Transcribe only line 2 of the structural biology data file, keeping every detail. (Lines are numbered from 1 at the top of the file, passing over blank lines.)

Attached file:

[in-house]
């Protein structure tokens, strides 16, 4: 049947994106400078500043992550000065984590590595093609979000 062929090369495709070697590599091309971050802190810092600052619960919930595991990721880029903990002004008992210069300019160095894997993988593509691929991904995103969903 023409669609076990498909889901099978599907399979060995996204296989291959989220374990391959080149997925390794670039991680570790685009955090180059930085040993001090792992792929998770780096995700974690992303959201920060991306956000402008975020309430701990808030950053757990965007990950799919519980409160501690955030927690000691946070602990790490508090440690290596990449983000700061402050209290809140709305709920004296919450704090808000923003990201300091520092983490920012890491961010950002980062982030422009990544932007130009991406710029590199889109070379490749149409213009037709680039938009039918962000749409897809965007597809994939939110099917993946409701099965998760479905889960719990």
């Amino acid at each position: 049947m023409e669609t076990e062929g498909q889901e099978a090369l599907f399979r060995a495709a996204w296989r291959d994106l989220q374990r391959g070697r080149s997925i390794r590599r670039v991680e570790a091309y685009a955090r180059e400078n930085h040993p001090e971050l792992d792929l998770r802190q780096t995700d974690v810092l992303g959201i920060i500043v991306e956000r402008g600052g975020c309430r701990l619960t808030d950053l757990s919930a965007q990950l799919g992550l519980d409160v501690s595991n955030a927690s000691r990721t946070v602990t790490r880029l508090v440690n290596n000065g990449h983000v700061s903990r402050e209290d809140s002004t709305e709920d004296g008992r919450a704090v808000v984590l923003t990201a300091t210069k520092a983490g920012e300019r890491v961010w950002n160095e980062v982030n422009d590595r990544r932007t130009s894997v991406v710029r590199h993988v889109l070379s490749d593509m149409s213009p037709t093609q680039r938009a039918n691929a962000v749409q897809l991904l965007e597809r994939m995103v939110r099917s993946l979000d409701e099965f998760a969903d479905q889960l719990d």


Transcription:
């Protein structure tokens, strides 16, 4: 049947994106400078500043992550000065984590590595093609979000 062929090369495709070697590599091309971050802190810092600052619960919930595991990721880029903990002004008992210069300019160095894997993988593509691929991904995103969903 023409669609076990498909889901099978599907399979060995996204296989291959989220374990391959080149997925390794670039991680570790685009955090180059930085040993001090792992792929998770780096995700974690992303959201920060991306956000402008975020309430701990808030950053757990965007990950799919519980409160501690955030927690000691946070602990790490508090440690290596990449983000700061402050209290809140709305709920004296919450704090808000923003990201300091520092983490920012890491961010950002980062982030422009990544932007130009991406710029590199889109070379490749149409213009037709680039938009039918962000749409897809965007597809994939939110099917993946409701099965998760479905889960719990």